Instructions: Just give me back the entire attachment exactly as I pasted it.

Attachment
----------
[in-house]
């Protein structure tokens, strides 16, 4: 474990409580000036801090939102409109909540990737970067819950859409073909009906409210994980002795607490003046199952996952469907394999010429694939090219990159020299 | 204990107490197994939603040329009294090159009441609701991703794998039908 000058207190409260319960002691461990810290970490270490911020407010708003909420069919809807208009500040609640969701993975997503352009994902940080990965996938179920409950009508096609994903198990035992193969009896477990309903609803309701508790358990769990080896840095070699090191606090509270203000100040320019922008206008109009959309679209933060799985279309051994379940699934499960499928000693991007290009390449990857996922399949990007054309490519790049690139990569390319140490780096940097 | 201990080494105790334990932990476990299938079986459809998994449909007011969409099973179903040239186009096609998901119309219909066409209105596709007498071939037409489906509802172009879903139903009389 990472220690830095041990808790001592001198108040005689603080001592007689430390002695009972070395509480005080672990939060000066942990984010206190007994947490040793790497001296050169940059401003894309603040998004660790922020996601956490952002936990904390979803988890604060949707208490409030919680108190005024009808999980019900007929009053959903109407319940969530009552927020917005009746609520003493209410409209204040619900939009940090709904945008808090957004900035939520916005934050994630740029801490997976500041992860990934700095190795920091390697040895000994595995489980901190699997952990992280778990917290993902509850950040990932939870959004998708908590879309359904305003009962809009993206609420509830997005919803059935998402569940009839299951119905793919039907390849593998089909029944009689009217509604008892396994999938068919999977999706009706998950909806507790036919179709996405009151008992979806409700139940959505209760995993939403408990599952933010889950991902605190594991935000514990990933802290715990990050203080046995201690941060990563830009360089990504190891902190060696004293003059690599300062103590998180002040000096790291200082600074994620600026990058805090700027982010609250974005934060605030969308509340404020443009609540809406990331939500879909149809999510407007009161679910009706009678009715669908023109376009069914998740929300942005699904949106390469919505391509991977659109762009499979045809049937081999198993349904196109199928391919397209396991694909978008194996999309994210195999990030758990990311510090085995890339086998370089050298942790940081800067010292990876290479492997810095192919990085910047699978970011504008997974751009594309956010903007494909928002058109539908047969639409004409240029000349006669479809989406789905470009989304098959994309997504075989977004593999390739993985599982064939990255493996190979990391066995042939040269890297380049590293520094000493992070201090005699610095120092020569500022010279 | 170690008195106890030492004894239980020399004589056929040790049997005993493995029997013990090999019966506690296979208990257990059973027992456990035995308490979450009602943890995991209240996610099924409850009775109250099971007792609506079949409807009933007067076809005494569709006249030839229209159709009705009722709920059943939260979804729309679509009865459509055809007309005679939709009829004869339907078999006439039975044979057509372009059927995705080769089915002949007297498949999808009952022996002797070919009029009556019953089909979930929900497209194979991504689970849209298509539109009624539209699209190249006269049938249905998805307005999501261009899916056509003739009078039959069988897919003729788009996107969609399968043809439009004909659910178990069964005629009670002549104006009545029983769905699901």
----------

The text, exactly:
[in-house]
């Protein structure tokens, strides 16, 4: 474990409580000036801090939102409109909540990737970067819950859409073909009906409210994980002795607490003046199952996952469907394999010429694939090219990159020299 | 204990107490197994939603040329009294090159009441609701991703794998039908 000058207190409260319960002691461990810290970490270490911020407010708003909420069919809807208009500040609640969701993975997503352009994902940080990965996938179920409950009508096609994903198990035992193969009896477990309903609803309701508790358990769990080896840095070699090191606090509270203000100040320019922008206008109009959309679209933060799985279309051994379940699934499960499928000693991007290009390449990857996922399949990007054309490519790049690139990569390319140490780096940097 | 201990080494105790334990932990476990299938079986459809998994449909007011969409099973179903040239186009096609998901119309219909066409209105596709007498071939037409489906509802172009879903139903009389 990472220690830095041990808790001592001198108040005689603080001592007689430390002695009972070395509480005080672990939060000066942990984010206190007994947490040793790497001296050169940059401003894309603040998004660790922020996601956490952002936990904390979803988890604060949707208490409030919680108190005024009808999980019900007929009053959903109407319940969530009552927020917005009746609520003493209410409209204040619900939009940090709904945008808090957004900035939520916005934050994630740029801490997976500041992860990934700095190795920091390697040895000994595995489980901190699997952990992280778990917290993902509850950040990932939870959004998708908590879309359904305003009962809009993206609420509830997005919803059935998402569940009839299951119905793919039907390849593998089909029944009689009217509604008892396994999938068919999977999706009706998950909806507790036919179709996405009151008992979806409700139940959505209760995993939403408990599952933010889950991902605190594991935000514990990933802290715990990050203080046995201690941060990563830009360089990504190891902190060696004293003059690599300062103590998180002040000096790291200082600074994620600026990058805090700027982010609250974005934060605030969308509340404020443009609540809406990331939500879909149809999510407007009161679910009706009678009715669908023109376009069914998740929300942005699904949106390469919505391509991977659109762009499979045809049937081999198993349904196109199928391919397209396991694909978008194996999309994210195999990030758990990311510090085995890339086998370089050298942790940081800067010292990876290479492997810095192919990085910047699978970011504008997974751009594309956010903007494909928002058109539908047969639409004409240029000349006669479809989406789905470009989304098959994309997504075989977004593999390739993985599982064939990255493996190979990391066995042939040269890297380049590293520094000493992070201090005699610095120092020569500022010279 | 170690008195106890030492004894239980020399004589056929040790049997005993493995029997013990090999019966506690296979208990257990059973027992456990035995308490979450009602943890995991209240996610099924409850009775109250099971007792609506079949409807009933007067076809005494569709006249030839229209159709009705009722709920059943939260979804729309679509009865459509055809007309005679939709009829004869339907078999006439039975044979057509372009059927995705080769089915002949007297498949999808009952022996002797070919009029009556019953089909979930929900497209194979991504689970849209298509539109009624539209699209190249006269049938249905998805307005999501261009899916056509003739009078039959069988897919003729788009996107969609399968043809439009004909659910178990069964005629009670002549104006009545029983769905699901």